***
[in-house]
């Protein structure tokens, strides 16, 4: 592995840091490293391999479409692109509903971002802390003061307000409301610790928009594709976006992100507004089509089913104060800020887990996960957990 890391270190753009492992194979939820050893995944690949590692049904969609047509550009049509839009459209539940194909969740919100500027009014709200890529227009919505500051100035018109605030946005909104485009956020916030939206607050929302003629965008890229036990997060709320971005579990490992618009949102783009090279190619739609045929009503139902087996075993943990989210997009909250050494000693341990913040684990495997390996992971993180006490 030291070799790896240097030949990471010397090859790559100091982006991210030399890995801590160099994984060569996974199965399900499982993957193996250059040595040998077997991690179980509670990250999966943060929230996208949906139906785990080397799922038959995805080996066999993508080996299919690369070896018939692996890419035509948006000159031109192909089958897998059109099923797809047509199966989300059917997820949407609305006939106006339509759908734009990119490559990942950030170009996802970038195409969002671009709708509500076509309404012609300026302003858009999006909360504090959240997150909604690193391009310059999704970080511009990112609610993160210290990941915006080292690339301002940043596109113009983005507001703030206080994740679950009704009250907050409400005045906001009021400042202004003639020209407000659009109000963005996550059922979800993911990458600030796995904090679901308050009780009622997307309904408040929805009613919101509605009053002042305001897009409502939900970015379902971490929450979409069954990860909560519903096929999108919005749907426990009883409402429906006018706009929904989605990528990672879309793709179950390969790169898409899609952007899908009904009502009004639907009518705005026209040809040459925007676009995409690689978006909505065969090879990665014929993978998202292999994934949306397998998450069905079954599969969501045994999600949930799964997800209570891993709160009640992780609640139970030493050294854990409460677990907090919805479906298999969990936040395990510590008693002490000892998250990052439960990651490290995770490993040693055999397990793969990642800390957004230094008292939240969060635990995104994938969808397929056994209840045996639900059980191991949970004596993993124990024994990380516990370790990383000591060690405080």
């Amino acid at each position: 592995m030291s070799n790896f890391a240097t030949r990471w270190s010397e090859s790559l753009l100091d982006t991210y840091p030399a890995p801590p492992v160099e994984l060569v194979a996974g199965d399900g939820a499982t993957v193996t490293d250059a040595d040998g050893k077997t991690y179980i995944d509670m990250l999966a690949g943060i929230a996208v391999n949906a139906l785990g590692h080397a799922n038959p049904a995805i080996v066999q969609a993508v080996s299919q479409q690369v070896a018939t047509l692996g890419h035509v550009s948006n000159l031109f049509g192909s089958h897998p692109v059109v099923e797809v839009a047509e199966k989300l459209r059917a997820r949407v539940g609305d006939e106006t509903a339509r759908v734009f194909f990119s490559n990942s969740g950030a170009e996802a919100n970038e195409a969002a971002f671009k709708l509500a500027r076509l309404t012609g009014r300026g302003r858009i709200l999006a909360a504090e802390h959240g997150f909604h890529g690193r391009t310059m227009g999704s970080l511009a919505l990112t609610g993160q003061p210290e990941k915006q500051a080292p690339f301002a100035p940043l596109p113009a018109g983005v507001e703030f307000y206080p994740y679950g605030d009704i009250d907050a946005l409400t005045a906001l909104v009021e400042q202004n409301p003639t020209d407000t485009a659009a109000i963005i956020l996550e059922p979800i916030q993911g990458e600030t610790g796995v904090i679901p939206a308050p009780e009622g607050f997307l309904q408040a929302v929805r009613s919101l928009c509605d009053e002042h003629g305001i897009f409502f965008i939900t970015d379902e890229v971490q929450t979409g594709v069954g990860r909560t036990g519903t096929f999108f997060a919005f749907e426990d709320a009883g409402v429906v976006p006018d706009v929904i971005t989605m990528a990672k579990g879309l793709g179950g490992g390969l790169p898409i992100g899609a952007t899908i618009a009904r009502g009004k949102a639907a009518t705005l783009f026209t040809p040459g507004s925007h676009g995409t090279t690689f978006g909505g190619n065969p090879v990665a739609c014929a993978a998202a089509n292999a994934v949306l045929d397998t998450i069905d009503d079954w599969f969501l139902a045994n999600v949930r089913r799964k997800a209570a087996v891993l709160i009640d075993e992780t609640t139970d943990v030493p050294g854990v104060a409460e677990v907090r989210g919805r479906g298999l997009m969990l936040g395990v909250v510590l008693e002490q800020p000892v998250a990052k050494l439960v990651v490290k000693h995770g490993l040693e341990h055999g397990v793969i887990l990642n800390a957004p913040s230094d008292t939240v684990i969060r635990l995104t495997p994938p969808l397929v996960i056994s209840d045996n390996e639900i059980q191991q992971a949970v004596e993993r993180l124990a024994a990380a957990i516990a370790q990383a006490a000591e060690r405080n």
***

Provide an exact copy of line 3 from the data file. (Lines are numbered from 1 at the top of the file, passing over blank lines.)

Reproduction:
């Amino acid at each position: 592995m030291s070799n790896f890391a240097t030949r990471w270190s010397e090859s790559l753009l100091d982006t991210y840091p030399a890995p801590p492992v160099e994984l060569v194979a996974g199965d399900g939820a499982t993957v193996t490293d250059a040595d040998g050893k077997t991690y179980i995944d509670m990250l999966a690949g943060i929230a996208v391999n949906a139906l785990g590692h080397a799922n038959p049904a995805i080996v066999q969609a993508v080996s299919q479409q690369v070896a018939t047509l692996g890419h035509v550009s948006n000159l031109f049509g192909s089958h897998p692109v059109v099923e797809v839009a047509e199966k989300l459209r059917a997820r949407v539940g609305d006939e106006t509903a339509r759908v734009f194909f990119s490559n990942s969740g950030a170009e996802a919100n970038e195409a969002a971002f671009k709708l509500a500027r076509l309404t012609g009014r300026g302003r858009i709200l999006a909360a504090e802390h959240g997150f909604h890529g690193r391009t310059m227009g999704s970080l511009a919505l990112t609610g993160q003061p210290e990941k915006q500051a080292p690339f301002a100035p940043l596109p113009a018109g983005v507001e703030f307000y206080p994740y679950g605030d009704i009250d907050a946005l409400t005045a906001l909104v009021e400042q202004n409301p003639t020209d407000t485009a659009a109000i963005i956020l996550e059922p979800i916030q993911g990458e600030t610790g796995v904090i679901p939206a308050p009780e009622g607050f997307l309904q408040a929302v929805r009613s919101l928009c509605d009053e002042h003629g305001i897009f409502f965008i939900t970015d379902e890229v971490q929450t979409g594709v069954g990860r909560t036990g519903t096929f999108f997060a919005f749907e426990d709320a009883g409402v429906v976006p006018d706009v929904i971005t989605m990528a990672k579990g879309l793709g179950g490992g390969l790169p898409i992100g899609a952007t899908i618009a009904r009502g009004k949102a639907a009518t705005l783009f026209t040809p040459g507004s925007h676009g995409t090279t690689f978006g909505g190619n065969p090879v990665a739609c014929a993978a998202a089509n292999a994934v949306l045929d397998t998450i069905d009503d079954w599969f969501l139902a045994n999600v949930r089913r799964k997800a209570a087996v891993l709160i009640d075993e992780t609640t139970d943990v030493p050294g854990v104060a409460e677990v907090r989210g919805r479906g298999l997009m969990l936040g395990v909250v510590l008693e002490q800020p000892v998250a990052k050494l439960v990651v490290k000693h995770g490993l040693e341990h055999g397990v793969i887990l990642n800390a957004p913040s230094d008292t939240v684990i969060r635990l995104t495997p994938p969808l397929v996960i056994s209840d045996n390996e639900i059980q191991q992971a949970v004596e993993r993180l124990a024994a990380a957990i516990a370790q990383a006490a000591e060690r405080n």